A true intellectual conveys to the public new ideas on a wide range of subjects, unearthing these notions long before most people do. That’s the essence of Nobel laureate Friedrich von Hayek’s definition of an intellectual. In his 1949 University of Chicago Law Review essay “The Intellectuals and Socialism,” Hayek also underlined that for better or worse, intellectuals are more important than most people think. After all, they shape public opinion.
Economist Hayek was one of Ronald Reagan’s favorite thinkers. And Reagan, by Hayek’s definition, was an intellectual. Reagan the intellectual? In Democrat Clark Clifford’s memorable phrase, the former President was “an amiable dunce.” How wrongheaded. The recent publication of Reagan, In His Own Hand (Free Press, $30) has sent most cognoscenti into their foxholes. This volume, with an illuminating preface by George Shultz, contains 259 essays Reagan wrote, mainly scripts for his five-minute, five-day-a-week syndicated radio broadcasts in the late 1970s. They are awe-inspiring in their breadth of subject matter. And they laid out the philosophical framework for his presidency.
Small wonder the Gipper always appeared to be relaxed and in control. He’d thought things through. As someone who was a senior economist at the President’s Council of Economic Advisors during 1981- 82, I saw his intellectual acumen firsthand.
One of my early assignments was to analyze the federal government’s landholdings and make recommendations about what to do with them. This was a big job. These lands are vast, covering an area six times that of France.
These so-called public lands represent a huge socialist anomaly in America’s capitalist system. As is the case with all socialist enterprises, they are mismanaged by politicians and bureaucrats dancing to the tunes of narrow interest groups. Indeed, the U.S. nationalized lands represent assets that are worth trillions of dollars, yet they generate negative net cash flows for the government. I presented my recommendations to the annual Public Lands Council meeting in Reno, Nev. in September 1981. The title of my speech: “Privatize Those Lands.”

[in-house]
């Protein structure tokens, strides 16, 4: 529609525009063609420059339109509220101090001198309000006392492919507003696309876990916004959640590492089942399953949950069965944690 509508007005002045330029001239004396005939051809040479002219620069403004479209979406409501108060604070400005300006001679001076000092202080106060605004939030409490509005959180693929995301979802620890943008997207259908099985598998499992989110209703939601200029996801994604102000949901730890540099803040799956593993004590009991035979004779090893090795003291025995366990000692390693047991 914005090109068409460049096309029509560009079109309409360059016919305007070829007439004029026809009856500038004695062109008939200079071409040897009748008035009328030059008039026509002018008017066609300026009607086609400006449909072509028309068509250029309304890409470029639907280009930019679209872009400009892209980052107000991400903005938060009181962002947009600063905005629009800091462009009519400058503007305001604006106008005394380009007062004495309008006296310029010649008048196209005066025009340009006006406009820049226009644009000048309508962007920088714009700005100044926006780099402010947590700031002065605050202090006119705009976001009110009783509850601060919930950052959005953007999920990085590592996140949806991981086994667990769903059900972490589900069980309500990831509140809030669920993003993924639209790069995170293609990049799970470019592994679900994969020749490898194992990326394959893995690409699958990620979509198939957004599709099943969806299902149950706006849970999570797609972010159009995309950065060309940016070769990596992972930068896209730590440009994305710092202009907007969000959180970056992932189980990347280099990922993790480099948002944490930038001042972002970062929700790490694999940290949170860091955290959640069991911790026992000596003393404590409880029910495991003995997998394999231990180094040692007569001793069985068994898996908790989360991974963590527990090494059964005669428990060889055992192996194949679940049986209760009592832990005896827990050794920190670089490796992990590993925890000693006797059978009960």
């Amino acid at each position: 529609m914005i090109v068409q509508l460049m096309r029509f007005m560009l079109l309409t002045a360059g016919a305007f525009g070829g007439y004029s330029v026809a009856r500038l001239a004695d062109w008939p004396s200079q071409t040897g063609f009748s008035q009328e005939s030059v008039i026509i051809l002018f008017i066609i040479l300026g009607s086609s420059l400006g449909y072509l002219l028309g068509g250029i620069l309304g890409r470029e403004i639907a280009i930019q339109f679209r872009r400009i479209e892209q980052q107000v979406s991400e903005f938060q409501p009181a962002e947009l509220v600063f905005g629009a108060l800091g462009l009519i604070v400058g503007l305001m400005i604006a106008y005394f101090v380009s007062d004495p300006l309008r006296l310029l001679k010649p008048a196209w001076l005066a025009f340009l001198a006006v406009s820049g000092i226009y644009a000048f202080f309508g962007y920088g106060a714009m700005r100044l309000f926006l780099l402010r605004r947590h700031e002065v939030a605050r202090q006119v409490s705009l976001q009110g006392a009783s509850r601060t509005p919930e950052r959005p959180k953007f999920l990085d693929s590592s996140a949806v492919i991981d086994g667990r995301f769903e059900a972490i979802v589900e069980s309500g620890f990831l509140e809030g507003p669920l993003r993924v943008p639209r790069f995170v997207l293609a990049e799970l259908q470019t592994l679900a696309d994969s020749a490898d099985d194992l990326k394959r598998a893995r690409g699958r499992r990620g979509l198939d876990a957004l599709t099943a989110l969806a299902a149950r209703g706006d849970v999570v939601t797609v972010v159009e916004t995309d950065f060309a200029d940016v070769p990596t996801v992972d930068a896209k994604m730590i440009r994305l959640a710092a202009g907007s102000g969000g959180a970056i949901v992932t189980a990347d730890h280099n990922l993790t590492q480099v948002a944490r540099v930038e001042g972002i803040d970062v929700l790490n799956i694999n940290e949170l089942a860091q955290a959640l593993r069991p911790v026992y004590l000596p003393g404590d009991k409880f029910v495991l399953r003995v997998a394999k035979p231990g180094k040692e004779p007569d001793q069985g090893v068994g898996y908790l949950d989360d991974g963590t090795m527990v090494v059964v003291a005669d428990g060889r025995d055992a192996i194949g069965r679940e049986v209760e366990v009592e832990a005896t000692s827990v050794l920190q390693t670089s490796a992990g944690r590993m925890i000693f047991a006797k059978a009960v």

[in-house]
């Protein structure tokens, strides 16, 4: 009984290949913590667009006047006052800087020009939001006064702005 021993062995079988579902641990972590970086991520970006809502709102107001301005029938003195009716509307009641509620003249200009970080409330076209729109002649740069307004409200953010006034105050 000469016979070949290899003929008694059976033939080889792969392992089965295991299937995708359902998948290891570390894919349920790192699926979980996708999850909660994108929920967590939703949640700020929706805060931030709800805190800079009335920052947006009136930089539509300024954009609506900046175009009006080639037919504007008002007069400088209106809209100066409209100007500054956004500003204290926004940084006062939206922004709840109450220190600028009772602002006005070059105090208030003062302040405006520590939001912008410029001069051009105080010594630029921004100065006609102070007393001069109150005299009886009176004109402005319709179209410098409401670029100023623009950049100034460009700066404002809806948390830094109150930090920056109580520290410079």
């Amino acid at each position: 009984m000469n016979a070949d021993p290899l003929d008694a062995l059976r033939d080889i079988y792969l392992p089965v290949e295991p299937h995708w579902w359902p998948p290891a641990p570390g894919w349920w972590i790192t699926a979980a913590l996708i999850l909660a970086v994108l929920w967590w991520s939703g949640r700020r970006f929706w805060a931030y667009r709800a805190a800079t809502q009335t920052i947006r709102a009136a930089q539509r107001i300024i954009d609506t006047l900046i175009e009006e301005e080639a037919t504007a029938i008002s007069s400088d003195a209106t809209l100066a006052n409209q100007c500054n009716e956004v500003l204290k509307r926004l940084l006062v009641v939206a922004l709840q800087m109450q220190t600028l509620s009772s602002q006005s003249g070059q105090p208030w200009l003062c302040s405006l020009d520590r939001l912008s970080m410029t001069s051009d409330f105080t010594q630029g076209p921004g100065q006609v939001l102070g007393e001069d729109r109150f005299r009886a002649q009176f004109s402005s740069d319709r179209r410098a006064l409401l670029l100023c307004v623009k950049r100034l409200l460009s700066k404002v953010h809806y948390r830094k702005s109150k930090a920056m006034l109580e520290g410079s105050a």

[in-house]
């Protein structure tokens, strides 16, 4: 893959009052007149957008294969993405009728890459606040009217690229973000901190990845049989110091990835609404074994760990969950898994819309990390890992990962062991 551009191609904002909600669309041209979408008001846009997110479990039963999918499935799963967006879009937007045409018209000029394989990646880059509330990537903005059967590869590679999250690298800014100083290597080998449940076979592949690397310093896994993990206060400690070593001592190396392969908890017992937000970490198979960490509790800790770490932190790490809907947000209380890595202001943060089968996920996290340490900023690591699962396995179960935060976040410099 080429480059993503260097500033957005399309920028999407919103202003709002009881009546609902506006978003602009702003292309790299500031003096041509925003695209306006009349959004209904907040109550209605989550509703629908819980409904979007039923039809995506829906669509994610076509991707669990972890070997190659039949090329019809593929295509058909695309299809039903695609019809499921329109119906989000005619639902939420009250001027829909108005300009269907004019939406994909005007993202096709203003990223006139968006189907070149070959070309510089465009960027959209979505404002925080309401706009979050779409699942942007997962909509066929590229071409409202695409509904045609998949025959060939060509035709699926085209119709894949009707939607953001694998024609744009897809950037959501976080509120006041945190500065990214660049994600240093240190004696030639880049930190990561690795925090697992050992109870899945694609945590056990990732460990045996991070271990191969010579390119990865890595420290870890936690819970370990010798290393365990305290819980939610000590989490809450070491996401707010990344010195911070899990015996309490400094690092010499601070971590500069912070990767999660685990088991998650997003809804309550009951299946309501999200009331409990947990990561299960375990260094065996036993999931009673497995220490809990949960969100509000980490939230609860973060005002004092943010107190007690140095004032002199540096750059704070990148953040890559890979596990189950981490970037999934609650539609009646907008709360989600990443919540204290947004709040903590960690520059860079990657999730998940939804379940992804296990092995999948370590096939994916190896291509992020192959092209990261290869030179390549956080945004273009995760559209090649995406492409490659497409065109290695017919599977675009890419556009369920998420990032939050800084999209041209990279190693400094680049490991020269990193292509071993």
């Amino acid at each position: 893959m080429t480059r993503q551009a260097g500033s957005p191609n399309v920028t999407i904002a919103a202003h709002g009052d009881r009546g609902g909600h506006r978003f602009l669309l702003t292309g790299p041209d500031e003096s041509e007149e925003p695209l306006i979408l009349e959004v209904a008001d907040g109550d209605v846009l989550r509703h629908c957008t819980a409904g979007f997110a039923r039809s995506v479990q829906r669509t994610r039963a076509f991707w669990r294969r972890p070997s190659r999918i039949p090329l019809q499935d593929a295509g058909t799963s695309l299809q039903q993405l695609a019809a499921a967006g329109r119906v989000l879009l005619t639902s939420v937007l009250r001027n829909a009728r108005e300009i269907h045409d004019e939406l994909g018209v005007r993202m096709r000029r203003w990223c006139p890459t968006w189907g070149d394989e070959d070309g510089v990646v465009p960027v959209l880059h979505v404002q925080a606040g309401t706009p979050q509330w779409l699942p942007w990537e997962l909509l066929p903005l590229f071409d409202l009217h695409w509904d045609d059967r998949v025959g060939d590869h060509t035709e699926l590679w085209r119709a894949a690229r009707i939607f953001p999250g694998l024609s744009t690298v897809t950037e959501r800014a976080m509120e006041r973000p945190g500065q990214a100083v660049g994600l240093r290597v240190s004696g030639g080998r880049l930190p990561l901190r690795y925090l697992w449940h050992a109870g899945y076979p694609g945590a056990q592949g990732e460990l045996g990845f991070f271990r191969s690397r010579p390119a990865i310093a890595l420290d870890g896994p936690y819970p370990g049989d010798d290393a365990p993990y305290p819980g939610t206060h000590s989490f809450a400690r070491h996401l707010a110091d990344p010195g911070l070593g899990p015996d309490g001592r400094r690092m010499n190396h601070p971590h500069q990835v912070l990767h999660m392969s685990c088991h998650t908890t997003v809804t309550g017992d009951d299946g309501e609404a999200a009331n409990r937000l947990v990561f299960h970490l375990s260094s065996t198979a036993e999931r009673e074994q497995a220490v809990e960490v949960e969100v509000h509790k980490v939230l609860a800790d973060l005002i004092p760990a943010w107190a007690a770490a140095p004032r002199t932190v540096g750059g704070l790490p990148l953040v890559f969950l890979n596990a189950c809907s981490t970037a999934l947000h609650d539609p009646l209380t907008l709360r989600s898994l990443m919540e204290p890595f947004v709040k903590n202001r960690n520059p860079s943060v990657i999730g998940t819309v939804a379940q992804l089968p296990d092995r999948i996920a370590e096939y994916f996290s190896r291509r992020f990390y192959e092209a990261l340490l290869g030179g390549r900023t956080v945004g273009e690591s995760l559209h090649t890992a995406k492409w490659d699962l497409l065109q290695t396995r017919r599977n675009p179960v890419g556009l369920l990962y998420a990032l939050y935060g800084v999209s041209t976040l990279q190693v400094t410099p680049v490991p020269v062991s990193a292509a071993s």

My Reno speech caused a stir. James Watt, the Secretary of Interior, was furious because he wanted to hand over the lands to the states-exchanging one form of socialism for another. Needless to say, I thought I was in deep trouble. Hoping to avoid political immolation, I rapidly sent my analysis to the President.
Much to my surprise, Reagan instantly responded, taking my side. Better, he swiftly made my proposals the Administration’s policy.
He went public in his budget message for fiscal year 1983 when he endorsed privatizing public lands: “Some of this property is not in use and would be of greater value to society if transferred to the private sector. In the next three years we would save $9 billion by shedding these unnecessary properties while fully protecting and preserving our national parks, forests, wilderness and scenic areas.”
It turned out that Reagan had already thought about this issue. Reagan, In His Own Hand contains several essays on the subject that clearly foreshadowed his policy statement. His 1970s musings on public lands echo the writings of another fine thinker, Adam Smith. While Reagan never cited Smith, their reasoning was similar.
Smith concluded in The Wealth of Nations (1776) that “no two characters seem more inconsistent than those of the trader and the sovereign,” since people are more prodigal with the wealth of others than with their own. In that vein, he estimated that lands owned by the state were only about 25% as productive as comparable private holdings. Smith believed Europe’s great tracts of crown lands to be “a mere waste and loss of country in respect both of produce and population.”
Democratic opposition stopped Reagan from privatizing. One of Bill Clinton’s baleful final acts was to declare large swatches of national lands off-limits to commercial use. But Reagan the intellectual had it right long ago.